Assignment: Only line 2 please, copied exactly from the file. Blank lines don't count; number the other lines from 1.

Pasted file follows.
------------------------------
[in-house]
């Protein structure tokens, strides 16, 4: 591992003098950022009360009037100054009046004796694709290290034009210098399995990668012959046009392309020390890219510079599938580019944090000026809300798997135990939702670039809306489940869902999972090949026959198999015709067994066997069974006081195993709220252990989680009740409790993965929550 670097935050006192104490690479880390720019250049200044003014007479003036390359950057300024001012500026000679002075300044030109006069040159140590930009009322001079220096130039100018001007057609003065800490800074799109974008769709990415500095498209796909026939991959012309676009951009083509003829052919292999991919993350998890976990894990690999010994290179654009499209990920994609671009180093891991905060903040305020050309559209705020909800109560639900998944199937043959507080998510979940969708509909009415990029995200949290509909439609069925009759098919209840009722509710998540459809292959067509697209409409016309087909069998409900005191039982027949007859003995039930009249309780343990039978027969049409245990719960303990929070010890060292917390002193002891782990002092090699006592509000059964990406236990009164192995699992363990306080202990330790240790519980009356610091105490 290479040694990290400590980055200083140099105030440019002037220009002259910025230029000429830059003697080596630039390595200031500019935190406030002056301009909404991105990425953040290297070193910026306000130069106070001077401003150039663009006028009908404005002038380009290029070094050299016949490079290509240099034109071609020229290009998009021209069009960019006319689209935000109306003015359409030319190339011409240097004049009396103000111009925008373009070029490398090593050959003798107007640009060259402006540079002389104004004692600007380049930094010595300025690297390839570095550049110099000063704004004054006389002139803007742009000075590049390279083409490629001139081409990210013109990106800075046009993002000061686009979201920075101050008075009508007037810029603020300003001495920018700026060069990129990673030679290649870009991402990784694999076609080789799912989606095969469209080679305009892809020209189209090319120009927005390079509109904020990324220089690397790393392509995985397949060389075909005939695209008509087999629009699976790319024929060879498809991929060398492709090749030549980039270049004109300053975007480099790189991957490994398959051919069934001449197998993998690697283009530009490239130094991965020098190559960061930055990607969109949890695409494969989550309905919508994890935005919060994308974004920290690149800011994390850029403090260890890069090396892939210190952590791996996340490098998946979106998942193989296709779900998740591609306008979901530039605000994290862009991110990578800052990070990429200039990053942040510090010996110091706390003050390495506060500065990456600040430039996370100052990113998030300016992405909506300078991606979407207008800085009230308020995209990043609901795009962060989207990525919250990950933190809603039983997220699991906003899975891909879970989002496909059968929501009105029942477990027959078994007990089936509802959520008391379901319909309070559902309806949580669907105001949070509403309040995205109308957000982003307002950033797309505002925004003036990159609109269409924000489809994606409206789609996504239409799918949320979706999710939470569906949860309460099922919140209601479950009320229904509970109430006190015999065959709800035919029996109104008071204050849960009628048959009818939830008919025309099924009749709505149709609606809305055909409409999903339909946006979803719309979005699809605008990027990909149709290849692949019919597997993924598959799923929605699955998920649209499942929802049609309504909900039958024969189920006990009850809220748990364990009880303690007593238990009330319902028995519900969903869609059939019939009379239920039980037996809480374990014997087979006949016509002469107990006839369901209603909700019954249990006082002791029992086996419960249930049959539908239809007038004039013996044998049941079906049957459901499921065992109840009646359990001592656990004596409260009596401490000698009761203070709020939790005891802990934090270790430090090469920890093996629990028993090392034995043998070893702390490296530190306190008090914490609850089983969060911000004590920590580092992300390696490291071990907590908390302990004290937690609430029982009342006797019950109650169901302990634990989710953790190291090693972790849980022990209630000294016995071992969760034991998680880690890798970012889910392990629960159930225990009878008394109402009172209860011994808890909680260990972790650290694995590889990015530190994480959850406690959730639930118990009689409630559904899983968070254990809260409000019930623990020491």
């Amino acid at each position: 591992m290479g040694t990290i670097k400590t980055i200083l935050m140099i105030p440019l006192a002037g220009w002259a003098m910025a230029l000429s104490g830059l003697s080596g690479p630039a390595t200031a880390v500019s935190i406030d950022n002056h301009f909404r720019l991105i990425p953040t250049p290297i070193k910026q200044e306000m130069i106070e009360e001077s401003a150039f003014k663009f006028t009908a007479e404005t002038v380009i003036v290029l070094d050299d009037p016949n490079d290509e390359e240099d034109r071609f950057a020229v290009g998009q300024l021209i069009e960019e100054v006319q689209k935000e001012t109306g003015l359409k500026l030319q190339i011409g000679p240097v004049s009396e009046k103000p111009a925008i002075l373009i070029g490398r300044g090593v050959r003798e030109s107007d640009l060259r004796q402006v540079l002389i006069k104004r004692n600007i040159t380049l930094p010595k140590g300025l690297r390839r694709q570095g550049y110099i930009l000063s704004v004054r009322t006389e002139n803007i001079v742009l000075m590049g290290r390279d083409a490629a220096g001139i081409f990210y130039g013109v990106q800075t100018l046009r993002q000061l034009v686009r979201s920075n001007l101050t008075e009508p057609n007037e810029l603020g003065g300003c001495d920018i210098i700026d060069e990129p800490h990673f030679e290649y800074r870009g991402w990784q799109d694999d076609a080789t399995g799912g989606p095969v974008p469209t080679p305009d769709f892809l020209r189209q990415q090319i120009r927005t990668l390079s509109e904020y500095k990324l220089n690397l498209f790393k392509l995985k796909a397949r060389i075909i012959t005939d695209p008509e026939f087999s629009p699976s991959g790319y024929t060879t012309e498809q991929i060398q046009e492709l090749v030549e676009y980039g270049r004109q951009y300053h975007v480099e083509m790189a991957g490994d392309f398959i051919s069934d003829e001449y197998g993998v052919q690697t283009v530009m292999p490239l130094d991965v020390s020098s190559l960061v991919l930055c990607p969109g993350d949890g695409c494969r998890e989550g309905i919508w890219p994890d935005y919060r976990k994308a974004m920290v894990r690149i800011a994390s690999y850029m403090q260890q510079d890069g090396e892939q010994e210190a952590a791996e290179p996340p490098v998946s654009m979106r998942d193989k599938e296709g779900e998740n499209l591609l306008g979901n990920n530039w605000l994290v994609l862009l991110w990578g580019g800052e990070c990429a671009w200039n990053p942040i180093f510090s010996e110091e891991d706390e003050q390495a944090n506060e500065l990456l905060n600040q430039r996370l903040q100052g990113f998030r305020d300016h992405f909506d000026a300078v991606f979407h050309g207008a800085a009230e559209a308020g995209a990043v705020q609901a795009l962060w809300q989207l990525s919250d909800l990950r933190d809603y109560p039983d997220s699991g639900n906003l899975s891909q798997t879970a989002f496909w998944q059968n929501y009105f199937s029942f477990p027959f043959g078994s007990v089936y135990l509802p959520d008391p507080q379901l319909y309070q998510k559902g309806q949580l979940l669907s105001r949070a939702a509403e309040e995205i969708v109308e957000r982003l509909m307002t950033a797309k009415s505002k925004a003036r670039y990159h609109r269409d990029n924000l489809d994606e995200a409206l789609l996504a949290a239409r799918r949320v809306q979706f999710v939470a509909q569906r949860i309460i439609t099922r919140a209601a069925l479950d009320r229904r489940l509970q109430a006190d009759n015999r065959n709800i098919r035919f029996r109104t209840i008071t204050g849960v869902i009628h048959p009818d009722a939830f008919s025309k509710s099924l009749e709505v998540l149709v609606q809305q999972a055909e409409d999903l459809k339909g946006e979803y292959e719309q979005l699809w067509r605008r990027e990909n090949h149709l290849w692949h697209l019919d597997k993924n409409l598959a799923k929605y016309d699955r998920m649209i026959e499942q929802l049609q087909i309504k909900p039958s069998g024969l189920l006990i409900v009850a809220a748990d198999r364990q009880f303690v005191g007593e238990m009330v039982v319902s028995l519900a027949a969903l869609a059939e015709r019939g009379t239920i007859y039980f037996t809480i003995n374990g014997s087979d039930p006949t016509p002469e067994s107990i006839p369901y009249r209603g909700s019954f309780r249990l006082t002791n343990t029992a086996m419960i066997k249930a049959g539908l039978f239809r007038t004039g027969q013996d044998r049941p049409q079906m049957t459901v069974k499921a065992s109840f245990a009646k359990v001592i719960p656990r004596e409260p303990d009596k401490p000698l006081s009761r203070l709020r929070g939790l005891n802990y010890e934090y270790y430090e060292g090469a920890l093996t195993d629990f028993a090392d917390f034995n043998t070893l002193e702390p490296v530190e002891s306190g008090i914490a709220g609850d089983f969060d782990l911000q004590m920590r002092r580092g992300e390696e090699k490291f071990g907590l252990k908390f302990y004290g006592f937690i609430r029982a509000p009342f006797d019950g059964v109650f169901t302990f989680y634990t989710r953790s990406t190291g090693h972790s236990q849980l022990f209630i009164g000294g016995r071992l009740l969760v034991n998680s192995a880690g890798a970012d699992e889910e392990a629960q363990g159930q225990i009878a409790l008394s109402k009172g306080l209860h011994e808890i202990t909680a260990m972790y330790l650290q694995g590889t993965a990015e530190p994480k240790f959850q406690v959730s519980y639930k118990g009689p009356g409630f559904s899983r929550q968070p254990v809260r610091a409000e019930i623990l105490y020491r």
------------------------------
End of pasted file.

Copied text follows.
């Protein structure tokens, strides 16, 4: 591992003098950022009360009037100054009046004796694709290290034009210098399995990668012959046009392309020390890219510079599938580019944090000026809300798997135990939702670039809306489940869902999972090949026959198999015709067994066997069974006081195993709220252990989680009740409790993965929550 670097935050006192104490690479880390720019250049200044003014007479003036390359950057300024001012500026000679002075300044030109006069040159140590930009009322001079220096130039100018001007057609003065800490800074799109974008769709990415500095498209796909026939991959012309676009951009083509003829052919292999991919993350998890976990894990690999010994290179654009499209990920994609671009180093891991905060903040305020050309559209705020909800109560639900998944199937043959507080998510979940969708509909009415990029995200949290509909439609069925009759098919209840009722509710998540459809292959067509697209409409016309087909069998409900005191039982027949007859003995039930009249309780343990039978027969049409245990719960303990929070010890060292917390002193002891782990002092090699006592509000059964990406236990009164192995699992363990306080202990330790240790519980009356610091105490 290479040694990290400590980055200083140099105030440019002037220009002259910025230029000429830059003697080596630039390595200031500019935190406030002056301009909404991105990425953040290297070193910026306000130069106070001077401003150039663009006028009908404005002038380009290029070094050299016949490079290509240099034109071609020229290009998009021209069009960019006319689209935000109306003015359409030319190339011409240097004049009396103000111009925008373009070029490398090593050959003798107007640009060259402006540079002389104004004692600007380049930094010595300025690297390839570095550049110099000063704004004054006389002139803007742009000075590049390279083409490629001139081409990210013109990106800075046009993002000061686009979201920075101050008075009508007037810029603020300003001495920018700026060069990129990673030679290649870009991402990784694999076609080789799912989606095969469209080679305009892809020209189209090319120009927005390079509109904020990324220089690397790393392509995985397949060389075909005939695209008509087999629009699976790319024929060879498809991929060398492709090749030549980039270049004109300053975007480099790189991957490994398959051919069934001449197998993998690697283009530009490239130094991965020098190559960061930055990607969109949890695409494969989550309905919508994890935005919060994308974004920290690149800011994390850029403090260890890069090396892939210190952590791996996340490098998946979106998942193989296709779900998740591609306008979901530039605000994290862009991110990578800052990070990429200039990053942040510090010996110091706390003050390495506060500065990456600040430039996370100052990113998030300016992405909506300078991606979407207008800085009230308020995209990043609901795009962060989207990525919250990950933190809603039983997220699991906003899975891909879970989002496909059968929501009105029942477990027959078994007990089936509802959520008391379901319909309070559902309806949580669907105001949070509403309040995205109308957000982003307002950033797309505002925004003036990159609109269409924000489809994606409206789609996504239409799918949320979706999710939470569906949860309460099922919140209601479950009320229904509970109430006190015999065959709800035919029996109104008071204050849960009628048959009818939830008919025309099924009749709505149709609606809305055909409409999903339909946006979803719309979005699809605008990027990909149709290849692949019919597997993924598959799923929605699955998920649209499942929802049609309504909900039958024969189920006990009850809220748990364990009880303690007593238990009330319902028995519900969903869609059939019939009379239920039980037996809480374990014997087979006949016509002469107990006839369901209603909700019954249990006082002791029992086996419960249930049959539908239809007038004039013996044998049941079906049957459901499921065992109840009646359990001592656990004596409260009596401490000698009761203070709020939790005891802990934090270790430090090469920890093996629990028993090392034995043998070893702390490296530190306190008090914490609850089983969060911000004590920590580092992300390696490291071990907590908390302990004290937690609430029982009342006797019950109650169901302990634990989710953790190291090693972790849980022990209630000294016995071992969760034991998680880690890798970012889910392990629960159930225990009878008394109402009172209860011994808890909680260990972790650290694995590889990015530190994480959850406690959730639930118990009689409630559904899983968070254990809260409000019930623990020491």